Do pigs communicate with us as dogs do?

Do pigs communicate with us as dogs do?

Researchers of the MTA-ELTE ‘Lendület’ Neuroethology of Communication Research Group and the Department of Ethology at Eötvös Loránd University, Budapest (ELTE) compared the human-oriented communicative behaviour of young dogs and miniature pigs living in human families. The study was recently published in Animal Cognition. The research revealed that although miniature pigs raised in close human contact show some similar patterns of spontaneous socio-communicative behaviours as family dogs, species-predispositions make them less receptive to human cues, and sometimes they rather follow their own strategies.

Just like dogs, pigs are social, group-living animals. Due to the fact that they are also very trainable, the miniature variant is becoming more and more popular as a companion animal. “We launched the Family Pig Project in 2017 at the Department of Ethology, Budapest. The animals are raised in a similar environment as family dogs from as early as 6-8 weeks of age, which provides the basis for unique comparative investigations between these two species” – says Attila Andics, principal investigator of the MTA-ELTE ‘Lendület’ Neuroethology of Communication Research Group.

The researchers examined the behaviour of young family dogs and miniature pigs in two experiments. “Dogs, already as puppies, are known to be uniquely skilful in communicating with us, even without any specific training” – says Linda Gerencsér, lead researcher of the study, fellow researcher at the Research Group. “We were curious whether family pigs also exhibit similar communicative signals as dogs, and whether they spontaneously rely on human cues.”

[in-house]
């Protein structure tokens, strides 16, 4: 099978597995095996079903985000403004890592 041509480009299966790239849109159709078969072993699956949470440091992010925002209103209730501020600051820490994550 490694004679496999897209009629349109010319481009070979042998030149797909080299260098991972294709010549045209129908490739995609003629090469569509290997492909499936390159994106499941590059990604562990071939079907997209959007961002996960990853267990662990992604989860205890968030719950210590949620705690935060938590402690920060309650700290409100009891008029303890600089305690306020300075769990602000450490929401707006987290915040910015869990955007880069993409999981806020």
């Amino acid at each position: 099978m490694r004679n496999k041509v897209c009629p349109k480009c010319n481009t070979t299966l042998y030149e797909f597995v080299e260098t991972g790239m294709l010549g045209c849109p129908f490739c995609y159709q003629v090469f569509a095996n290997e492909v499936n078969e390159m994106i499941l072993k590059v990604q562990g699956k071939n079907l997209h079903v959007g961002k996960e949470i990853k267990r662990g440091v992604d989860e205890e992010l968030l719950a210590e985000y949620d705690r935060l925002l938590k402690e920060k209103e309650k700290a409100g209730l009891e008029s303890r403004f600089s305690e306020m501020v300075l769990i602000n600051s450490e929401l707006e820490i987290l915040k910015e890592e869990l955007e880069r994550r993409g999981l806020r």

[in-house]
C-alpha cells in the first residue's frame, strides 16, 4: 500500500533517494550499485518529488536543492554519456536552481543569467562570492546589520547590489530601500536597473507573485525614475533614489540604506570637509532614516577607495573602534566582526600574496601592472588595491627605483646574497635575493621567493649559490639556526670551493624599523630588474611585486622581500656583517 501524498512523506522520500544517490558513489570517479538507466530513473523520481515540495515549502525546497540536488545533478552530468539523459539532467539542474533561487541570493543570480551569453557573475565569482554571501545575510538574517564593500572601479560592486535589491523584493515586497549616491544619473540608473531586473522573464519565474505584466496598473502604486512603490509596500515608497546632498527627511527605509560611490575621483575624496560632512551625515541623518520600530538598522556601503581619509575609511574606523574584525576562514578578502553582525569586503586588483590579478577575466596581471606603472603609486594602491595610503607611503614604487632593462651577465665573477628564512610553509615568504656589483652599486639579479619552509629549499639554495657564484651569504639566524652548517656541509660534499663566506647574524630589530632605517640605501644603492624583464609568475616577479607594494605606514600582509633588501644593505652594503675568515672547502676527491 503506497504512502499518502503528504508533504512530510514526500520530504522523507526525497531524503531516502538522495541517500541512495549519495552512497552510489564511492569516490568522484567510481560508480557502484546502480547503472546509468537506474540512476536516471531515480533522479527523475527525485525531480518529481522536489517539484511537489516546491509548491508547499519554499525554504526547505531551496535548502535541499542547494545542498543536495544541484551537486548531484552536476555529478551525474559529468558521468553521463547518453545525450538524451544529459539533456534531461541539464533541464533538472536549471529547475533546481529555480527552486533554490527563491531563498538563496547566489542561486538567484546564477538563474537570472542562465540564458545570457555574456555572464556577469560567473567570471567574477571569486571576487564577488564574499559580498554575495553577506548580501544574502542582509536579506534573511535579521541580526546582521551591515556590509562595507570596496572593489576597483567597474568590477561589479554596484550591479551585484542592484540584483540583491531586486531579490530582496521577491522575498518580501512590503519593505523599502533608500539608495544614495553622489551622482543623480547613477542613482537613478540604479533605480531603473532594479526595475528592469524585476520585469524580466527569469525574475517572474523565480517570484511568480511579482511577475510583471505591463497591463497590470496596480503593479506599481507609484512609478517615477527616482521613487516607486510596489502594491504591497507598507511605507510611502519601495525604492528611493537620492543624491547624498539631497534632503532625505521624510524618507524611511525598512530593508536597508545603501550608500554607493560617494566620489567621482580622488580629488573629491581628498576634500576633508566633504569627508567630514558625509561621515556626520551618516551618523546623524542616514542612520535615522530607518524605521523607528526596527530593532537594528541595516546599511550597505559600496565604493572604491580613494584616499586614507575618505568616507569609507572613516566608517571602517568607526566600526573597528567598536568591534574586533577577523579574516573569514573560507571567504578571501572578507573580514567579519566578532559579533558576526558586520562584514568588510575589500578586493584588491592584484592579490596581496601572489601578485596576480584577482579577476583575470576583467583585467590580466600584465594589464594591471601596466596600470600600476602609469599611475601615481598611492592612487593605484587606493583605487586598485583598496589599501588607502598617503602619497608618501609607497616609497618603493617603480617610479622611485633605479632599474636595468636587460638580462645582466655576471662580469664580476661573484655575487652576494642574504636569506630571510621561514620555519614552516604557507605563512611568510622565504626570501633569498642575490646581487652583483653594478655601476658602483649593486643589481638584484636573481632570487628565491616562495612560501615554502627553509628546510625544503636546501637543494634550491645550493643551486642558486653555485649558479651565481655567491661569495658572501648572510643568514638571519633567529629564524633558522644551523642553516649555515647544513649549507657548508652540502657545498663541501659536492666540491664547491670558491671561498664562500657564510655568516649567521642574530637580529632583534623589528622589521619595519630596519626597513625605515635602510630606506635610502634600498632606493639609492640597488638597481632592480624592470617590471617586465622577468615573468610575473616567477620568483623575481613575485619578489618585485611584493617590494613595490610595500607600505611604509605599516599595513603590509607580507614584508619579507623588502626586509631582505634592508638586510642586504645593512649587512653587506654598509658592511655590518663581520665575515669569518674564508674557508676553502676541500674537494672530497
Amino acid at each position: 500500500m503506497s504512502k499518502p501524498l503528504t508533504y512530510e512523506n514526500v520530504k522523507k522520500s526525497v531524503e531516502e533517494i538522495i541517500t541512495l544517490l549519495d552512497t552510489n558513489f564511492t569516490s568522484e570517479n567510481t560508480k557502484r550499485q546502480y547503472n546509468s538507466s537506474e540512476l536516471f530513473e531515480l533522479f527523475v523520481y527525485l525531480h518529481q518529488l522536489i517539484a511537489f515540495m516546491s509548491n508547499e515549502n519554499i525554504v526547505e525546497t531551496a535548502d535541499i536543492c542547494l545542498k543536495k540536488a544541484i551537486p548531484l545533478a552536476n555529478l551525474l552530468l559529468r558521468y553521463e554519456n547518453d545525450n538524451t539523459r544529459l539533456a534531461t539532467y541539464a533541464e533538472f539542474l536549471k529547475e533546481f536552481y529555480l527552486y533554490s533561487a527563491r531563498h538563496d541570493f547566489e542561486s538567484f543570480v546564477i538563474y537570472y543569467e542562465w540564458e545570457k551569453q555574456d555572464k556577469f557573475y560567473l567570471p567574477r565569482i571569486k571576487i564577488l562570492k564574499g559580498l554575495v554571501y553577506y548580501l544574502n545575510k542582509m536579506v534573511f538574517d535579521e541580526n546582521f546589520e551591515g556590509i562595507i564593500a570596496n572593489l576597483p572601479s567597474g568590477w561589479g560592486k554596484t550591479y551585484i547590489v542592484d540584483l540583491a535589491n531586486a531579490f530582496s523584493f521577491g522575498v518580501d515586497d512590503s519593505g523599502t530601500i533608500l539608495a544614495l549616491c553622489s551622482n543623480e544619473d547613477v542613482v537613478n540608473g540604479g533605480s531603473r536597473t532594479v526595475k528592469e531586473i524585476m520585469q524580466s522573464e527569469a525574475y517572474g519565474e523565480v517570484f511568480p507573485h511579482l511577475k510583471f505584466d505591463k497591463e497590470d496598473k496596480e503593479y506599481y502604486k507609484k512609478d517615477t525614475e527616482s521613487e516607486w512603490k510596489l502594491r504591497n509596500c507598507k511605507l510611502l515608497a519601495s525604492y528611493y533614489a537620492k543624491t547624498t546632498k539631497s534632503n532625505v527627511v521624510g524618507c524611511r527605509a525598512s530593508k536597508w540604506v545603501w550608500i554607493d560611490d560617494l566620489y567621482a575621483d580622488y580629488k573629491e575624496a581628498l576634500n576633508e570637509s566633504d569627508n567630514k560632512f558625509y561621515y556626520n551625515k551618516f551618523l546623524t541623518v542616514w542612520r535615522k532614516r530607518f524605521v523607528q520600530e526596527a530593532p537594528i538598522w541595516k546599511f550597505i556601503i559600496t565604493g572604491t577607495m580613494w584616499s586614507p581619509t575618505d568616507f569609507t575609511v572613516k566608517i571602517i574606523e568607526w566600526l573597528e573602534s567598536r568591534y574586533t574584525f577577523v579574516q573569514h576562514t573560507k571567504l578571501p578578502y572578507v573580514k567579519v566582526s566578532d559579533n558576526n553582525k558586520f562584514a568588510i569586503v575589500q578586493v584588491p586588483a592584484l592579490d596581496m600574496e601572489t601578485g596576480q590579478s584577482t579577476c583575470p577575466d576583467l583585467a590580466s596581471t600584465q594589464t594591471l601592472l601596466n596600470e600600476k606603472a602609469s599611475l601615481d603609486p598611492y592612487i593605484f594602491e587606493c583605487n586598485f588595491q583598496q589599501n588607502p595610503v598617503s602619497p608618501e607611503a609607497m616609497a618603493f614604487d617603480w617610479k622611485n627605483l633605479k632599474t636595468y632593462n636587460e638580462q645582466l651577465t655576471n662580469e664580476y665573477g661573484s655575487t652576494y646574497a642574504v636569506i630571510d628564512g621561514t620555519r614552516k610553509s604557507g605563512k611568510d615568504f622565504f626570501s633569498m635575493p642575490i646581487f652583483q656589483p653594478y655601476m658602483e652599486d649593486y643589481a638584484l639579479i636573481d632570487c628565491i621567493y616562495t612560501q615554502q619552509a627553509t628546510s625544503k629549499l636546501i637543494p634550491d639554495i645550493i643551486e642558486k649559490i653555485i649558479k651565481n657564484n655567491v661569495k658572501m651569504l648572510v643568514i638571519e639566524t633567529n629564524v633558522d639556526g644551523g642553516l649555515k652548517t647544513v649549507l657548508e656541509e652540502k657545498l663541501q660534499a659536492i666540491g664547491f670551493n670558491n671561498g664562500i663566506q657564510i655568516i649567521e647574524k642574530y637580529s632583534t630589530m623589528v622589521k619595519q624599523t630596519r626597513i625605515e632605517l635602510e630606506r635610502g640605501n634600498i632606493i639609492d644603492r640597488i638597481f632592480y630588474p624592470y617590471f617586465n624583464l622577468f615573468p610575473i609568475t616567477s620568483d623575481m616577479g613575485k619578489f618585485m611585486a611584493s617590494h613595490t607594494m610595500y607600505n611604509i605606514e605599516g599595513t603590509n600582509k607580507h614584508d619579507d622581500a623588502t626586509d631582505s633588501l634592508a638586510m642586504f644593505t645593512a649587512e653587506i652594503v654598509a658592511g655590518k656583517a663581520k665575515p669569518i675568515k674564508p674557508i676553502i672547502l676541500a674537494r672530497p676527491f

In the first experiment the researchers observed how the animals behaved with the experimenter without the presence of food, and also after they had been fed by her. “In the presence of food, both pigs and dogs oriented more towards the experimenter, they touched her more often and looked at her face more frequently. As an interesting difference, though, only dogs and not pigs looked up at the human face when they did not expect to receive any food” – points out PhD student Paula Pérez Fraga. In another experiment the animals were allowed to choose between two hiding locations several times. The experimenter always pointed at the one that contained the hidden piece of food. “Without having been trained for this, only dogs followed the pointing, pigs did not. Pigs did not choose randomly either, but they rather followed a side-preference strategy, going to the same hiding location over and over again” – says Pérez Fraga.

The study is the first one presenting similarities and differences in juvenile family dogs’ and miniature family pigs’ behaviour during interspecific communicative interactions with humans. “To what extent the found similarities are the result of environmental effects, that is learning by experience or rather due to similar species-specific predispositions needs further investigations” – adds Gerencsér. “We think that the primary difference between pigs and dogs lies in the fact that the natural salience of the human as a social stimulus for dogs can facilitate learning about communicative cues even without specific training. Furthermore, our results are also informative with regard to the potentials of involving miniature pigs in comparative ethological research.”

This research, that was founded by the National Research, Development and Innovation Office, the Hungarian Academy of Sciences (’Lendület’ Program) and the Eötvös Loránd University (ELTE), was published in Animal Cognition titled Comparing interspecific socio-communicative skills of socialized juvenile dogs and miniature pigs.

Photos illustrating the research (photographer’s name in the filename):